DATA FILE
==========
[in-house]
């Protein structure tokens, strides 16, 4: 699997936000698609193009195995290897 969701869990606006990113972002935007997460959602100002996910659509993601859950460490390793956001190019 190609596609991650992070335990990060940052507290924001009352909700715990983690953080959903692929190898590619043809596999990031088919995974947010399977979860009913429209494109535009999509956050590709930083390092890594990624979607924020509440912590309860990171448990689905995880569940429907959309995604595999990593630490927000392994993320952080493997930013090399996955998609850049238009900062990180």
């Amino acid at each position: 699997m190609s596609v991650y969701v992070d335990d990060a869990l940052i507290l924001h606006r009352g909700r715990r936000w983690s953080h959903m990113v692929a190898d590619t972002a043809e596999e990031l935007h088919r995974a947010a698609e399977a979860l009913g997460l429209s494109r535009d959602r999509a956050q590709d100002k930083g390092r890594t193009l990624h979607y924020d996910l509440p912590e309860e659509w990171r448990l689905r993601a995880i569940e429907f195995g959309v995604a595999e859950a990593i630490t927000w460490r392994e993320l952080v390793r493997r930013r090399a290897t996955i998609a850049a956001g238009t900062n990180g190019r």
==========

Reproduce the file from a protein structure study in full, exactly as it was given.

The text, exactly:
[in-house]
């Protein structure tokens, strides 16, 4: 699997936000698609193009195995290897 969701869990606006990113972002935007997460959602100002996910659509993601859950460490390793956001190019 190609596609991650992070335990990060940052507290924001009352909700715990983690953080959903692929190898590619043809596999990031088919995974947010399977979860009913429209494109535009999509956050590709930083390092890594990624979607924020509440912590309860990171448990689905995880569940429907959309995604595999990593630490927000392994993320952080493997930013090399996955998609850049238009900062990180």
């Amino acid at each position: 699997m190609s596609v991650y969701v992070d335990d990060a869990l940052i507290l924001h606006r009352g909700r715990r936000w983690s953080h959903m990113v692929a190898d590619t972002a043809e596999e990031l935007h088919r995974a947010a698609e399977a979860l009913g997460l429209s494109r535009d959602r999509a956050q590709d100002k930083g390092r890594t193009l990624h979607y924020d996910l509440p912590e309860e659509w990171r448990l689905r993601a995880i569940e429907f195995g959309v995604a595999e859950a990593i630490t927000w460490r392994e993320l952080v390793r493997r930013r090399a290897t996955i998609a850049a956001g238009t900062n990180g190019r």